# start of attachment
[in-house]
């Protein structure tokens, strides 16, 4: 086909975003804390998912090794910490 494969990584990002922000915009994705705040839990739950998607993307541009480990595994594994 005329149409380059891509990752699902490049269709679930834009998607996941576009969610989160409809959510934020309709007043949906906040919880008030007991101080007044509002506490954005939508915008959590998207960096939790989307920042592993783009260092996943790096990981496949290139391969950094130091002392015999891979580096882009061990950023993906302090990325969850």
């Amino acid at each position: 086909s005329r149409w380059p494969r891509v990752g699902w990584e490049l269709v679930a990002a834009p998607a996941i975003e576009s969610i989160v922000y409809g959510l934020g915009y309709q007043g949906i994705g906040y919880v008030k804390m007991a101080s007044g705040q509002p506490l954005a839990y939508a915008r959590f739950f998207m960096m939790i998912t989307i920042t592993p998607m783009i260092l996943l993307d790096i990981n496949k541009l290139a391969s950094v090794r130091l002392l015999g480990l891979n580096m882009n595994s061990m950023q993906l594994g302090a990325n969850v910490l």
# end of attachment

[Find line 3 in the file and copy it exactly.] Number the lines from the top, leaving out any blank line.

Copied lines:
């Amino acid at each position: 086909s005329r149409w380059p494969r891509v990752g699902w990584e490049l269709v679930a990002a834009p998607a996941i975003e576009s969610i989160v922000y409809g959510l934020g915009y309709q007043g949906i994705g906040y919880v008030k804390m007991a101080s007044g705040q509002p506490l954005a839990y939508a915008r959590f739950f998207m960096m939790i998912t989307i920042t592993p998607m783009i260092l996943l993307d790096i990981n496949k541009l290139a391969s950094v090794r130091l002392l015999g480990l891979n580096m882009n595994s061990m950023q993906l594994g302090a990325n969850v910490l």